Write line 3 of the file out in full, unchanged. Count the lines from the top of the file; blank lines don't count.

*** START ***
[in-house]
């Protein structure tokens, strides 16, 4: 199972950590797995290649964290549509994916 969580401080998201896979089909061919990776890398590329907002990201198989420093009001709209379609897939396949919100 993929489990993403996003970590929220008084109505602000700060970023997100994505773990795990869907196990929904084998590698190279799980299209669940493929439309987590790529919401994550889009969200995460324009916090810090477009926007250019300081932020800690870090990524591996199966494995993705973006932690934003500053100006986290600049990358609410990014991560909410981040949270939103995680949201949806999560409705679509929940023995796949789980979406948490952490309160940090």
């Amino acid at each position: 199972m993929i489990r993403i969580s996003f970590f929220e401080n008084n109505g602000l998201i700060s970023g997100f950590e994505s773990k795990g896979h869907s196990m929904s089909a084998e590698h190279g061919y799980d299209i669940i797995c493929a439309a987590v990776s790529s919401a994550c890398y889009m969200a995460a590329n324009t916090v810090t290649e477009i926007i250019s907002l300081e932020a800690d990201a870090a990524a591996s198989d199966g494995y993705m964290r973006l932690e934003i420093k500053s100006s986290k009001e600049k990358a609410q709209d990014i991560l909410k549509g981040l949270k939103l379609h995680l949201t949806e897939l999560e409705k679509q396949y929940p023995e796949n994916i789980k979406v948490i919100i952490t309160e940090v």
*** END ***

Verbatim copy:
């Amino acid at each position: 199972m993929i489990r993403i969580s996003f970590f929220e401080n008084n109505g602000l998201i700060s970023g997100f950590e994505s773990k795990g896979h869907s196990m929904s089909a084998e590698h190279g061919y799980d299209i669940i797995c493929a439309a987590v990776s790529s919401a994550c890398y889009m969200a995460a590329n324009t916090v810090t290649e477009i926007i250019s907002l300081e932020a800690d990201a870090a990524a591996s198989d199966g494995y993705m964290r973006l932690e934003i420093k500053s100006s986290k009001e600049k990358a609410q709209d990014i991560l909410k549509g981040l949270k939103l379609h995680l949201t949806e897939l999560e409705k679509q396949y929940p023995e796949n994916i789980k979406v948490i919100i952490t309160e940090v």